Investigation
    Competing interests
    No competing interests declared
  7. Hideki Shigematsu

    RIKEN SPring-8 Center, Sayo, Japan
    Contribution
    Investigation
    Competing interests
    No competing interests declared
    ORCID icon "This ORCID iD identifies the author of this article:" 0000-0003-3951-8651
  8. Hiromichi Okuma

    Division of Structural Medicine and Anatomy, Department of Physiology and Cell Biology, Kobe University Graduate School of Medicine, Kobe, Japan
    Contribution
    Investigation
    Competing interests
    No competing interests declared
  9. Takahiro Shimizu

    Division of Structural Medicine and Anatomy, Department of Physiology and Cell Biology, Kobe University Graduate School of Medicine, Kobe, Japan
    Contribution
    Investigation
    Competing interests
    No competing interests declared
  10. Eriko Nitta

    Division of Structural Medicine and Anatomy, Department of Physiology and Cell Biology, Kobe University Graduate School of Medicine, Kobe, Japan
    Contribution
    Investigation
    Competing interests
    No competing interests declared
  11. Satoshi Kikkawa

    Division of Structural Medicine and Anatomy, Department of Physiology and Cell Biology, Kobe University Graduate School of Medicine, Kobe, Japan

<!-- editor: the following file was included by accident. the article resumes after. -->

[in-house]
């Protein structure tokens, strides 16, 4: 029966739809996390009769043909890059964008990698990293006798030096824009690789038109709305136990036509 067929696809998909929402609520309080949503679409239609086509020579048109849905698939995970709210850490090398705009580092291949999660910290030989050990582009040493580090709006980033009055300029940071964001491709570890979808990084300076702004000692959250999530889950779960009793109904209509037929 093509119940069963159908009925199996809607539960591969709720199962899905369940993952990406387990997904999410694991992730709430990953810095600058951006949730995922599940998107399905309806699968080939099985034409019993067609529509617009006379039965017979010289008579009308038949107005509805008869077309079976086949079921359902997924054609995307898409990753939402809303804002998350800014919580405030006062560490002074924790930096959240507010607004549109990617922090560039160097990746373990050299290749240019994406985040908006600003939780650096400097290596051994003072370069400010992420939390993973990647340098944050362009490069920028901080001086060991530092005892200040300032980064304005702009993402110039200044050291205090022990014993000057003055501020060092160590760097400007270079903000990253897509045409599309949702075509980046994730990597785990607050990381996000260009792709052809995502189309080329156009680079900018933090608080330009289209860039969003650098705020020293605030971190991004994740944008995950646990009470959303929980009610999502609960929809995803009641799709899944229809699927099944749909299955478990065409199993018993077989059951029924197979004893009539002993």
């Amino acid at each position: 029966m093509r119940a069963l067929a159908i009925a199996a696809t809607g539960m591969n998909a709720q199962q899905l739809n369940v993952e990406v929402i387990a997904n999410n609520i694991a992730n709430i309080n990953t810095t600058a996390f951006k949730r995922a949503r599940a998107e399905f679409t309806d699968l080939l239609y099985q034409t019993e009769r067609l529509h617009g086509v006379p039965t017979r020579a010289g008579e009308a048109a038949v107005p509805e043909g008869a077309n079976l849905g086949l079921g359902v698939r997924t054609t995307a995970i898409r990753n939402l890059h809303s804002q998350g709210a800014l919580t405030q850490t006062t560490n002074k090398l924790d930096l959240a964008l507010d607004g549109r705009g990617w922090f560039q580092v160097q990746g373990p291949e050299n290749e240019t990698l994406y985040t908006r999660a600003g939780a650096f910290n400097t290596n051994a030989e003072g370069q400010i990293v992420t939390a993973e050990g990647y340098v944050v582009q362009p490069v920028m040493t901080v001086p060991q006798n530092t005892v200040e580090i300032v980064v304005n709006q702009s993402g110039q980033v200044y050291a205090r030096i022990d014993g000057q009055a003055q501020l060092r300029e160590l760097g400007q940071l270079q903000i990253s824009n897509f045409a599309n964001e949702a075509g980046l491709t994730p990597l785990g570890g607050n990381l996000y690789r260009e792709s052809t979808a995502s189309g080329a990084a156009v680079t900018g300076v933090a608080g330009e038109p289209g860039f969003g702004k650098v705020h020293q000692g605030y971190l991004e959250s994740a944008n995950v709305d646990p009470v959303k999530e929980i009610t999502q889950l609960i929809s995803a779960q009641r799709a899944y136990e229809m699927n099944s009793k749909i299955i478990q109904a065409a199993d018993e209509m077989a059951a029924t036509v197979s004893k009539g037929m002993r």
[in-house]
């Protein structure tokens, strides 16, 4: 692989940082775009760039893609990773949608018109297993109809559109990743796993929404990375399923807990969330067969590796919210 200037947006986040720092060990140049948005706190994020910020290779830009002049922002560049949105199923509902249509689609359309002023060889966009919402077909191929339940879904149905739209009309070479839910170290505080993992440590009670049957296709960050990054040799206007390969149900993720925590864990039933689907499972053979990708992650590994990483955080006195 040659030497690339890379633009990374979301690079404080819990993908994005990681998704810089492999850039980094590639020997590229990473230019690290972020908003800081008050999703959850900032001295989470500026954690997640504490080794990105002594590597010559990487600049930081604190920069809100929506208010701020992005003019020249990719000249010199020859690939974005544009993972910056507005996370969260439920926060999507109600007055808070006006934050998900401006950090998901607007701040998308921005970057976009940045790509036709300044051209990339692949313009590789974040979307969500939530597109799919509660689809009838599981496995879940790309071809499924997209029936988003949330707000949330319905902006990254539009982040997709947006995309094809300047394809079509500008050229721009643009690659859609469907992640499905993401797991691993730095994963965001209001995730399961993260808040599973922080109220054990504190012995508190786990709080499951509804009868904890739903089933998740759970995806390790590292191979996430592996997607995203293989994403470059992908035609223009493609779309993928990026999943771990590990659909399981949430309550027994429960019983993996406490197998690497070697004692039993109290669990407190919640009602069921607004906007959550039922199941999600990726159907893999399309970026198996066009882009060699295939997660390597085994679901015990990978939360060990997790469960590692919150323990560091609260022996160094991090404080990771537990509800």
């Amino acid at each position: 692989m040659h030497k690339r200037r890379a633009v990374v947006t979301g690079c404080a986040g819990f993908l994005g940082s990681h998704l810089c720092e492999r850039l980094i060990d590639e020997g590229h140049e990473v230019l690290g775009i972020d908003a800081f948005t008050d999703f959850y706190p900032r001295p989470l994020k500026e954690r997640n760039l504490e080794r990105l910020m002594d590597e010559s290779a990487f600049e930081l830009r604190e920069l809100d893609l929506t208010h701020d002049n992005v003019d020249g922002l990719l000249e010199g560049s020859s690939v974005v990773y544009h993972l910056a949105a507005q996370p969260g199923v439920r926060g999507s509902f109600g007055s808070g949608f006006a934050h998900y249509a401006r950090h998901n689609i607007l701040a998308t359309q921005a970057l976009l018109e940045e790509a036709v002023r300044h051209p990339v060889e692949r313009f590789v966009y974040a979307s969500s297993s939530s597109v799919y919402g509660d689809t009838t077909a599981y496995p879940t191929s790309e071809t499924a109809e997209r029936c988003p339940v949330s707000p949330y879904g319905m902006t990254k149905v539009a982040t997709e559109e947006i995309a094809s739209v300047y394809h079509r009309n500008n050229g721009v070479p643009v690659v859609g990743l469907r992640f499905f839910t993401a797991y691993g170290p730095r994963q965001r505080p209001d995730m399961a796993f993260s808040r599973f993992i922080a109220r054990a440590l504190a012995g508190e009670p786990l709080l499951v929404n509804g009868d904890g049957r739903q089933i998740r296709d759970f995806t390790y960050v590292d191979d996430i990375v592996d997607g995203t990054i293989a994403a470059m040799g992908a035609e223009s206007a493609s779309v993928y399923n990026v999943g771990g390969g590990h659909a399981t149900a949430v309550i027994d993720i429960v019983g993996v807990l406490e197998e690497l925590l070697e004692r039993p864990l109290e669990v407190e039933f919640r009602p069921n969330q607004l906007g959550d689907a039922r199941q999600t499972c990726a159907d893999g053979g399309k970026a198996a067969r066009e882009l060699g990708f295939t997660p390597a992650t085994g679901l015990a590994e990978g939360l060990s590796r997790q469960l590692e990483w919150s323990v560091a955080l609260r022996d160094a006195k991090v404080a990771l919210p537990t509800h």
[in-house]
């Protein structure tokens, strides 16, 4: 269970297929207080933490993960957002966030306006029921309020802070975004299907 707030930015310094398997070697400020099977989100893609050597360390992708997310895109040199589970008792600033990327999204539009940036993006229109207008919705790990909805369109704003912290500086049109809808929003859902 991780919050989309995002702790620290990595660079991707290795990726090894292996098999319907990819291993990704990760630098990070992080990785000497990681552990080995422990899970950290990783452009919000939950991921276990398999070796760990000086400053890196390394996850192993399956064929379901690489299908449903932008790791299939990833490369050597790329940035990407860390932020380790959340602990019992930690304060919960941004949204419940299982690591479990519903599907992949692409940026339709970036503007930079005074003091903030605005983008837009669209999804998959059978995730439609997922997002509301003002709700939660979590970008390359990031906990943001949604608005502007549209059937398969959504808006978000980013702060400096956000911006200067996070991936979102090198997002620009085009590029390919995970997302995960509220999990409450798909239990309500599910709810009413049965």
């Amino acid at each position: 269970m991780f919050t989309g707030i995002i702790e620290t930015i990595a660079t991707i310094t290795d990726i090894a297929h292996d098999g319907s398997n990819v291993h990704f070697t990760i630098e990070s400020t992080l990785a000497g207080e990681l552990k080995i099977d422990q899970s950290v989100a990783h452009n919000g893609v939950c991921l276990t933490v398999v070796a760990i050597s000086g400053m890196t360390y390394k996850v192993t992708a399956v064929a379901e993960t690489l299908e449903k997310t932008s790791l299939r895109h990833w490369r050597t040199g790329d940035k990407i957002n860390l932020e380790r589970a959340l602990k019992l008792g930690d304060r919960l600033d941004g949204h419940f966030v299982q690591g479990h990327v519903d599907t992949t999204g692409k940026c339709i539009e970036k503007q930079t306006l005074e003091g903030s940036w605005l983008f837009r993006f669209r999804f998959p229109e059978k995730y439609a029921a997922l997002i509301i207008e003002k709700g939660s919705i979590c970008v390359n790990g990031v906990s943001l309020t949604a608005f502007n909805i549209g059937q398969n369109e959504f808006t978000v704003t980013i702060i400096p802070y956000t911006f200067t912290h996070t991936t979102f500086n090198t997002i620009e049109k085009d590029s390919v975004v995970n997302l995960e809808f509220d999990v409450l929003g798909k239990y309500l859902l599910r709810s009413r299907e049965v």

Contribution
    Investigation
    Competing interests
    No competing interests declared
  12. Satoshi Mizobuchi

    Division of Anesthesiology, Kobe University Graduate School of Medicine, Kobe, Japan
    Contribution
    Investigation
    Competing interests
    No competing interests declared
  13. Shinsuke Niwa

    1. Graduate School of Life Sciences, Tohoku University, Sendai, Japan
    2. Department of Applied Physics, Graduate School of Engineering, Tohoku University, Sendai, Japan
    3. Frontier Research Institute for Interdisciplinary Sciences (FRIS), Tohoku University, Sendai, Japan
    Contribution
    Conceptualization, Supervision, Investigation, Writing – original draft, Writing – review and editing
    For correspondence
    shinsuke.niwa.c8@tohoku.ac.jp
    Competing interests
    No competing interests declared
    ORCID icon "This ORCID iD identifies the author of this article:" 0000-0002-8367-9228
  14. Ryo Nitta

    Division of Structural Medicine and Anatomy, Department of Physiology and Cell Biology, Kobe University Graduate School of Medicine, Kobe, Japan
    Contribution
    Conceptualization, Supervision, Writing – original draft, Project administration, Writing – review and editing
    For correspondence